The frustration led to a food truck summit, in which the public was invited to give input on the ordinance (the city later launched an online survey). The council will likely take up the issue in 2016.
15. Investors announce proposal for new arena
A group of consultants and investors, commissioned by the Rochester Convention and Visitors Bureau, unveiled a proposal to demolish the Mayo Civic Center's Taylor Arena and replace it with a new state-of-the-art sports and entertainment arena. The proposal, which would require both public and private funds, was met with mixed reaction.
16. Authorities make major meth busts
There were multiple high-profile meth busts in 2015, including one in May that led to the seizure of 17.6 pounds and another in November that prevented three pounds from entering Rochester via a FedEx package.
But the most notable bust came in September when investigators broke up a drug ring connecting Mexico to southeast Minnesota. Authorities seized 19 pounds of meth and made five arrests.
17. Rochesterfest moves to Soldiers Field
The city spent more than $100,000 upgrading Soldiers Field Park to make it the new permanent home of Rochesterfest. It had previously been held in front of the Mayo Civic Center, but construction forced it to be moved. The change of venue was met with good weather and mostly positive feedback.
18. Gamehaven gets green light
The city council approved the master plan for Gamehaven Regional Park, giving the go ahead to a project that has been years in the making. The park is being billed as a four-season facility, but supporters anticipate that its wintertime amenities will set it apart from the city’s other parks and draw users from throughout southeast Minnesota.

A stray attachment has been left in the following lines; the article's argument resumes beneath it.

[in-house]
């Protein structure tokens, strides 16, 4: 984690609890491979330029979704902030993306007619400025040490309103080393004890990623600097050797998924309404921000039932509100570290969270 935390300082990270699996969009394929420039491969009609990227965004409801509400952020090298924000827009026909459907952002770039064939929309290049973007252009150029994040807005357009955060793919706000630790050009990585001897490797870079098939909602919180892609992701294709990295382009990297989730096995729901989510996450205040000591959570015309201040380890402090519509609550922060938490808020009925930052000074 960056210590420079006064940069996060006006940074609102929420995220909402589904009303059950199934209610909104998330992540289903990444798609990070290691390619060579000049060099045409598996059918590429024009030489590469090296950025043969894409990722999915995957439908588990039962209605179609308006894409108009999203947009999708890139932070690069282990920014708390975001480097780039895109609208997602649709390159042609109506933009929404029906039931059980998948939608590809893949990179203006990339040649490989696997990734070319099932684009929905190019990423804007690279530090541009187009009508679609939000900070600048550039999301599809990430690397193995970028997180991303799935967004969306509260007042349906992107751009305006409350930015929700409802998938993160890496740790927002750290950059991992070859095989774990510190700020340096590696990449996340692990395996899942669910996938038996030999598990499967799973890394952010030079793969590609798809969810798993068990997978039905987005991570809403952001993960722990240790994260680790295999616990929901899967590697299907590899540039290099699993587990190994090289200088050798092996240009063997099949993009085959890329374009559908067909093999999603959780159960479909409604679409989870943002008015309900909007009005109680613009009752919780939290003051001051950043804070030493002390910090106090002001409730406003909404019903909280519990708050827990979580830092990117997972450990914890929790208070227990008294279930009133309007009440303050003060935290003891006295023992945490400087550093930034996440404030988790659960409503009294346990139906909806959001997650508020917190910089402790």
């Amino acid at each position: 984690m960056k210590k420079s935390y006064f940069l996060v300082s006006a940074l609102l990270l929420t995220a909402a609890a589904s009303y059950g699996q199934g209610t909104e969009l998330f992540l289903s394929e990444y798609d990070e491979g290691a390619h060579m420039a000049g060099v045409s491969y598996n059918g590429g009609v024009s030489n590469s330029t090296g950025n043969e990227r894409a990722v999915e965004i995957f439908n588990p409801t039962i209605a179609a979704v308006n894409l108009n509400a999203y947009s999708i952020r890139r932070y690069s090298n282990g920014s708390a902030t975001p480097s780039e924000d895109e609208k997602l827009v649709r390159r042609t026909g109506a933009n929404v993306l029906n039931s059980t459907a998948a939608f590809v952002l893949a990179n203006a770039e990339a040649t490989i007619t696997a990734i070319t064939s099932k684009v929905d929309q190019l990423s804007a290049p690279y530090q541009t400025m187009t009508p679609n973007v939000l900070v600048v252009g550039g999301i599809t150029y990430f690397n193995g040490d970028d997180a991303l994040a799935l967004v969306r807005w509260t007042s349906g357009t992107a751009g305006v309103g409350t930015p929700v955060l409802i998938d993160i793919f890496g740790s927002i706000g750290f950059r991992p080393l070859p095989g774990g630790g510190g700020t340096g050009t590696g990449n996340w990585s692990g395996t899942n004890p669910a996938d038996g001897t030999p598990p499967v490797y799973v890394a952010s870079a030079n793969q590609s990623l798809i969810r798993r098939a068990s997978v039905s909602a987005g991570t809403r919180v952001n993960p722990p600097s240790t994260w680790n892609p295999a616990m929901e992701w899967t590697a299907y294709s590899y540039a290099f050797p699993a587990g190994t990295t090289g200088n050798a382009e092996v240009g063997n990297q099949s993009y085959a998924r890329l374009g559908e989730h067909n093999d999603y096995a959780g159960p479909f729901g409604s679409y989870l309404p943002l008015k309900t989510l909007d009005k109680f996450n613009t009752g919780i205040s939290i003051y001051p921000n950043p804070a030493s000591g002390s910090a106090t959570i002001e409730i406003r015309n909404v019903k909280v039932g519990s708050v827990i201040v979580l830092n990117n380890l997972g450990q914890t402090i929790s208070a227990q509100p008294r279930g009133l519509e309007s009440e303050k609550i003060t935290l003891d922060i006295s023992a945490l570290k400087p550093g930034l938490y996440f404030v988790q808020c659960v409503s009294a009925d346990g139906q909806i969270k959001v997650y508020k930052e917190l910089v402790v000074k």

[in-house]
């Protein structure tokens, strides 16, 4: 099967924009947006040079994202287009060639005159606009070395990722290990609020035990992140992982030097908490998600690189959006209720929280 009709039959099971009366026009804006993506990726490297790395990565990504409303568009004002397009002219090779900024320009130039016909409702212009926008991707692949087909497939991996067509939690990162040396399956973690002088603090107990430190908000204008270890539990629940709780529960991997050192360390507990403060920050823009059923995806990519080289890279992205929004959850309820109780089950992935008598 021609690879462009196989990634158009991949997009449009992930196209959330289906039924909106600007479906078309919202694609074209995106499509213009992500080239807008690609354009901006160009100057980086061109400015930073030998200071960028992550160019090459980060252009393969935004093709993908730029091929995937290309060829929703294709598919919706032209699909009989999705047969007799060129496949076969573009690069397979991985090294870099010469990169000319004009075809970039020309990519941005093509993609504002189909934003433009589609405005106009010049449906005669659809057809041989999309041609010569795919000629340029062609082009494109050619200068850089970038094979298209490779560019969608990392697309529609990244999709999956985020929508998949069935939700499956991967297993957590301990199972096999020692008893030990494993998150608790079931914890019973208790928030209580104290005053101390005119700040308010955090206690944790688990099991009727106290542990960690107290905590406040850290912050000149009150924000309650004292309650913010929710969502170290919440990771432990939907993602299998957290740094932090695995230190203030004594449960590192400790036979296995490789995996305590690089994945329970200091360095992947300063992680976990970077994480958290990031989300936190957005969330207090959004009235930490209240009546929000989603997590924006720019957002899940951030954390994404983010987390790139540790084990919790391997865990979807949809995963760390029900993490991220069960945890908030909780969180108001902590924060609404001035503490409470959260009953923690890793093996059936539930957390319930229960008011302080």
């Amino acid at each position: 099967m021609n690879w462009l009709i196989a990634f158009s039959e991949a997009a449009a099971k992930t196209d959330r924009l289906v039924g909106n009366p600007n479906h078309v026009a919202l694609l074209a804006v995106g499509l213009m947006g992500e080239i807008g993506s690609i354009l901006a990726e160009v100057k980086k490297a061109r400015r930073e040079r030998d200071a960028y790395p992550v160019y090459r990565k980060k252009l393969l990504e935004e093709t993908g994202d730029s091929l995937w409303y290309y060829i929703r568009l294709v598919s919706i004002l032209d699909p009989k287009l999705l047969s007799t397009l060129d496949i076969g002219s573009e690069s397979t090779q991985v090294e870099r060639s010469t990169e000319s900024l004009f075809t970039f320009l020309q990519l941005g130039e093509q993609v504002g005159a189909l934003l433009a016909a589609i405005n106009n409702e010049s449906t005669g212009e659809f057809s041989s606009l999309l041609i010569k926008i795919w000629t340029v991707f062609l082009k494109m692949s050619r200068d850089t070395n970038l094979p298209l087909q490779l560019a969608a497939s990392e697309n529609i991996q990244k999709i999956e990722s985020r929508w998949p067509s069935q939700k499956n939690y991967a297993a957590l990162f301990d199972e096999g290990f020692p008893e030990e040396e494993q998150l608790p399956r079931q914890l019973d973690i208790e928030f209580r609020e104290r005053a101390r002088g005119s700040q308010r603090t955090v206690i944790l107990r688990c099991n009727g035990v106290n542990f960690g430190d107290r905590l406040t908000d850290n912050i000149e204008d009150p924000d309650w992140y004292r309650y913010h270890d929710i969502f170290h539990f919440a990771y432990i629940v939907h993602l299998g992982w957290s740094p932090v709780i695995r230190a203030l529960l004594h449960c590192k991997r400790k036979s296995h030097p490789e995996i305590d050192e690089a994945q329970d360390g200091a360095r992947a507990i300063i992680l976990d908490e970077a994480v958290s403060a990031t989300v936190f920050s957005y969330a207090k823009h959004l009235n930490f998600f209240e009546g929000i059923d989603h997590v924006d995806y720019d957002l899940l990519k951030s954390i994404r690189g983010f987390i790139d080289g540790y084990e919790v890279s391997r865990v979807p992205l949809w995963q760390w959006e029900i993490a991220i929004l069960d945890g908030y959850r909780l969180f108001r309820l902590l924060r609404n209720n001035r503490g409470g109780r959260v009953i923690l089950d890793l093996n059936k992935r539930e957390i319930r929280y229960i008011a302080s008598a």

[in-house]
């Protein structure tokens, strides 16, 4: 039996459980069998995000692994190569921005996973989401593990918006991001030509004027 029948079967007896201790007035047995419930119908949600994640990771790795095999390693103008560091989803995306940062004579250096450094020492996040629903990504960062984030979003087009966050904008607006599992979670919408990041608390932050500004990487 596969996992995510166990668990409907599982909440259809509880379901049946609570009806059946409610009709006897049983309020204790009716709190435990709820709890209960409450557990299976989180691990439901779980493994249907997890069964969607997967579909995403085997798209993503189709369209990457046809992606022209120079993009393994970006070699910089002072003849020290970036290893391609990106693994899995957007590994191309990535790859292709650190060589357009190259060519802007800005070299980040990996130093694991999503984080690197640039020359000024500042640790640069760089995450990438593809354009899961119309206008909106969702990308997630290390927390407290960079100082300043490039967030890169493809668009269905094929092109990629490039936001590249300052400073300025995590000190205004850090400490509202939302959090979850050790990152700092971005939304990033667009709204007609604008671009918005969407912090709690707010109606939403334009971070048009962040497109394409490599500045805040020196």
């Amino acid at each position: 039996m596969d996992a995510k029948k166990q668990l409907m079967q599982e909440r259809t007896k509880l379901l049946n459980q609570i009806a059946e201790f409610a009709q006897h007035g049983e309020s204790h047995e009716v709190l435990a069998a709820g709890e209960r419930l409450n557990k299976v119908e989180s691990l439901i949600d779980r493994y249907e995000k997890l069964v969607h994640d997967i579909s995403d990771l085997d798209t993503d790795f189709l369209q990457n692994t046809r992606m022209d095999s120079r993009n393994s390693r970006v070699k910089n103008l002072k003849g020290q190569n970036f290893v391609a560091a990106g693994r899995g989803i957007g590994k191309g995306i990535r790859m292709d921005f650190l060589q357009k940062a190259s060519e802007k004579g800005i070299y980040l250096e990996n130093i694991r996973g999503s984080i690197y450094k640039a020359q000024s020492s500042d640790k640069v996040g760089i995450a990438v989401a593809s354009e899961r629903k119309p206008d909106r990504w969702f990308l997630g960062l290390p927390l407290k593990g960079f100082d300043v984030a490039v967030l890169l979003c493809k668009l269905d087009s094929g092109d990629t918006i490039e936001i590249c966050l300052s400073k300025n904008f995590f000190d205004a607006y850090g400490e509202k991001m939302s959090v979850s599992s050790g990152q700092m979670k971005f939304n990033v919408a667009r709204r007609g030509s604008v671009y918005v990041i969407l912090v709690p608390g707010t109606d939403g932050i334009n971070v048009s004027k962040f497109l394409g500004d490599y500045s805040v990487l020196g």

19. Coffee shop reopens under new ownership
A small group of entrepreneurs teamed up to purchase a popular downtown coffee shop after its owner was arrested for criminal sexual conduct. The new owners renovated the interior, purchased new equipment and renamed the shop Café Steam. The business was voted Rochester's best coffee shop in our first-annual "Best Places in Rochester" competition.
20. Red ball makes a splash
Artist Kurt Perschke brought his RedBall project to Rochester for a full week this summer, setting up the exhibit at sites all over the downtown. For something so simple, it sure created quite the buzz — as large crowds of people, smartphones and cameras in hand, followed the ball wherever it went.
It reportedly cost the RDA more than $26,000 to bring the project to Rochester.
About Sean Baker: Sean is the founder and editor of the Med City Beat. Under his direction, the site has transitioned from a small news blog to one of the most widely-read publications in the city. Prior to launching the site in 2014, Sean spent about two years producing television news in Green Bay and Rochester. His office is above a brewery, so please excuse any typos. Twitter.
(Cover graphic: The Med City Beat)